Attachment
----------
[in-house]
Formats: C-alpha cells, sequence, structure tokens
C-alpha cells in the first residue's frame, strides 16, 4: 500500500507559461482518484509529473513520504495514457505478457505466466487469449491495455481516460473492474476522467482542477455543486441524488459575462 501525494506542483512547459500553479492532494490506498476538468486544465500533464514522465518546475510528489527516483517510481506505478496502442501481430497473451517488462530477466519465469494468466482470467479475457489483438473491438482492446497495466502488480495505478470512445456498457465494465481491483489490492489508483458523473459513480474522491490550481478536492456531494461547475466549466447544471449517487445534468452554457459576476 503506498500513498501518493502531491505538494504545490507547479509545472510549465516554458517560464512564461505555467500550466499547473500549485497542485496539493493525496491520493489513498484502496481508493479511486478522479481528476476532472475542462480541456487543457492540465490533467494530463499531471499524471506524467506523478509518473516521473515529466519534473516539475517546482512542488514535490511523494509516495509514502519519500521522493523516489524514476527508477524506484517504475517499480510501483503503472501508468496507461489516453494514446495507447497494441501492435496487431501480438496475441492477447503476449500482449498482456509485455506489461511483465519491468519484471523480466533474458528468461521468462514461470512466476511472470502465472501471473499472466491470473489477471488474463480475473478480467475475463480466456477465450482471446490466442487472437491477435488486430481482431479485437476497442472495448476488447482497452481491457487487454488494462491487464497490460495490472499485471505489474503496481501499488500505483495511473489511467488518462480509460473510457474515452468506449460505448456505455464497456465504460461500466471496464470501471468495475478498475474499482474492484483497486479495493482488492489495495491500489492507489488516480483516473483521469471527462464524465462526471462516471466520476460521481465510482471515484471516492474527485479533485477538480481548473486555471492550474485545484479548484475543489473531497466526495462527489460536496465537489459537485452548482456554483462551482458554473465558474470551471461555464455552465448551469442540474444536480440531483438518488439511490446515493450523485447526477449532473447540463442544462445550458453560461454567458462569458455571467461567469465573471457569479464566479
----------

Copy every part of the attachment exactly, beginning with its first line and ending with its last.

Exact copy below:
[in-house]
Formats: C-alpha cells, sequence, structure tokens
C-alpha cells in the first residue's frame, strides 16, 4: 500500500507559461482518484509529473513520504495514457505478457505466466487469449491495455481516460473492474476522467482542477455543486441524488459575462 501525494506542483512547459500553479492532494490506498476538468486544465500533464514522465518546475510528489527516483517510481506505478496502442501481430497473451517488462530477466519465469494468466482470467479475457489483438473491438482492446497495466502488480495505478470512445456498457465494465481491483489490492489508483458523473459513480474522491490550481478536492456531494461547475466549466447544471449517487445534468452554457459576476 503506498500513498501518493502531491505538494504545490507547479509545472510549465516554458517560464512564461505555467500550466499547473500549485497542485496539493493525496491520493489513498484502496481508493479511486478522479481528476476532472475542462480541456487543457492540465490533467494530463499531471499524471506524467506523478509518473516521473515529466519534473516539475517546482512542488514535490511523494509516495509514502519519500521522493523516489524514476527508477524506484517504475517499480510501483503503472501508468496507461489516453494514446495507447497494441501492435496487431501480438496475441492477447503476449500482449498482456509485455506489461511483465519491468519484471523480466533474458528468461521468462514461470512466476511472470502465472501471473499472466491470473489477471488474463480475473478480467475475463480466456477465450482471446490466442487472437491477435488486430481482431479485437476497442472495448476488447482497452481491457487487454488494462491487464497490460495490472499485471505489474503496481501499488500505483495511473489511467488518462480509460473510457474515452468506449460505448456505455464497456465504460461500466471496464470501471468495475478498475474499482474492484483497486479495493482488492489495495491500489492507489488516480483516473483521469471527462464524465462526471462516471466520476460521481465510482471515484471516492474527485479533485477538480481548473486555471492550474485545484479548484475543489473531497466526495462527489460536496465537489459537485452548482456554483462551482458554473465558474470551471461555464455552465448551469442540474444536480440531483438518488439511490446515493450523485447526477449532473447540463442544462445550458453560461454567458462569458455571467461567469465573471457569479464566479